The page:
After the death of Matthias Corvinus, King of Hungary, John Olbracht and his brother Ladislaus, King of Bohemia, competed for the Hungarian throne. Both Casimir Jagiellon and the Hungarian nobility preferred the capable Olbracht to the throne, rather than the submissive and unstable Ladislaus, who was supported by the magnates. On June 7, 1490, he was proclaimed king of Hungary by the nobility at the electoral assembly in Rokos. Nevertheless, the magnates contested the election and elected Ladislaus king, which led to a civil war between the brothers. Hostilities were conducted in what is now Slovakia (see the Battle of Kosice). Under the Peace of Košice in February 1491, John Olbracht was to give up his claim to the Hungarian throne, in exchange for which he was to receive from his brother the Duchy of Glogow, Olesnica and Opava in Silesia. Nonetheless, the prince remained in Hungary, and upon hearing of Ladislaus' illness in mid-1491, he broke the peace and resumed fighting. He even ignored the objections of his father, who ordered him to return to Poland. He was eventually crushed in the battle of Prešov (January 1492). After capturing the city, Jan Olbracht was taken captive by Ladislaus. However, his brother received him hospitably and eventually sent him back to Poland. Nonetheless, Ladislaus left Olbracht the Glogow promised in Kosice, which the latter kept until 1498, when he handed over the duchy to his brother, Sigismund.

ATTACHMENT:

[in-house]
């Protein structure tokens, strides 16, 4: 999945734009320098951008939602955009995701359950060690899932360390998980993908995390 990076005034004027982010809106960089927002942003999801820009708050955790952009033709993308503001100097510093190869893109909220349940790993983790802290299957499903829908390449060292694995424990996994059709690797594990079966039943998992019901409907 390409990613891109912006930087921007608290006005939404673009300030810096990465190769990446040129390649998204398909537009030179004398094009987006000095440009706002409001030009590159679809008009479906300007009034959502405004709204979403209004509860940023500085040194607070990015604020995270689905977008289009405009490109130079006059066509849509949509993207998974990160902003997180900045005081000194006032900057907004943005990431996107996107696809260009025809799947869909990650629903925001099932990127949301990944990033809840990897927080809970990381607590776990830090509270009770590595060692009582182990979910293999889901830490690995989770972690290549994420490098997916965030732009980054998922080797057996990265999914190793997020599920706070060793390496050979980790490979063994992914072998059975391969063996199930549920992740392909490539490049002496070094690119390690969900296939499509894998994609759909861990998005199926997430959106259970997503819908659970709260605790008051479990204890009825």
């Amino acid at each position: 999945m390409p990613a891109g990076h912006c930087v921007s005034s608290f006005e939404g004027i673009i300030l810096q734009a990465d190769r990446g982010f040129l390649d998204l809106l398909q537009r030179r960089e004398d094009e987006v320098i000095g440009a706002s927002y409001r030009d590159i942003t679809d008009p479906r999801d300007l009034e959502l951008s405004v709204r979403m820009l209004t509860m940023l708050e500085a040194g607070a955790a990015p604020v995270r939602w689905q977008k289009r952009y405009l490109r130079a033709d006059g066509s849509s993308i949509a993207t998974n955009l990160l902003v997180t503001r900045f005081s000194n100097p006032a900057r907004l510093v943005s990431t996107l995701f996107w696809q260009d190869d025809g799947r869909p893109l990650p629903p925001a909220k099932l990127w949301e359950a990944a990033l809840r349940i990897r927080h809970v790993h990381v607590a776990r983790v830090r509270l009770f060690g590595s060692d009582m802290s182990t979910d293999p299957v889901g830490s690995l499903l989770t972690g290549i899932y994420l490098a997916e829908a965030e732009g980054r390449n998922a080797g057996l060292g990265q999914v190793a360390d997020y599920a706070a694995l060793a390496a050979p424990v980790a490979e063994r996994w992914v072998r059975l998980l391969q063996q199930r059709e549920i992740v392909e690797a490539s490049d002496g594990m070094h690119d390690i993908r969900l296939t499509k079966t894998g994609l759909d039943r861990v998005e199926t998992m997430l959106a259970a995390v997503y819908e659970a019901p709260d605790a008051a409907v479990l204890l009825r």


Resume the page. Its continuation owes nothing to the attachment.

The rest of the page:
Election as king of Poland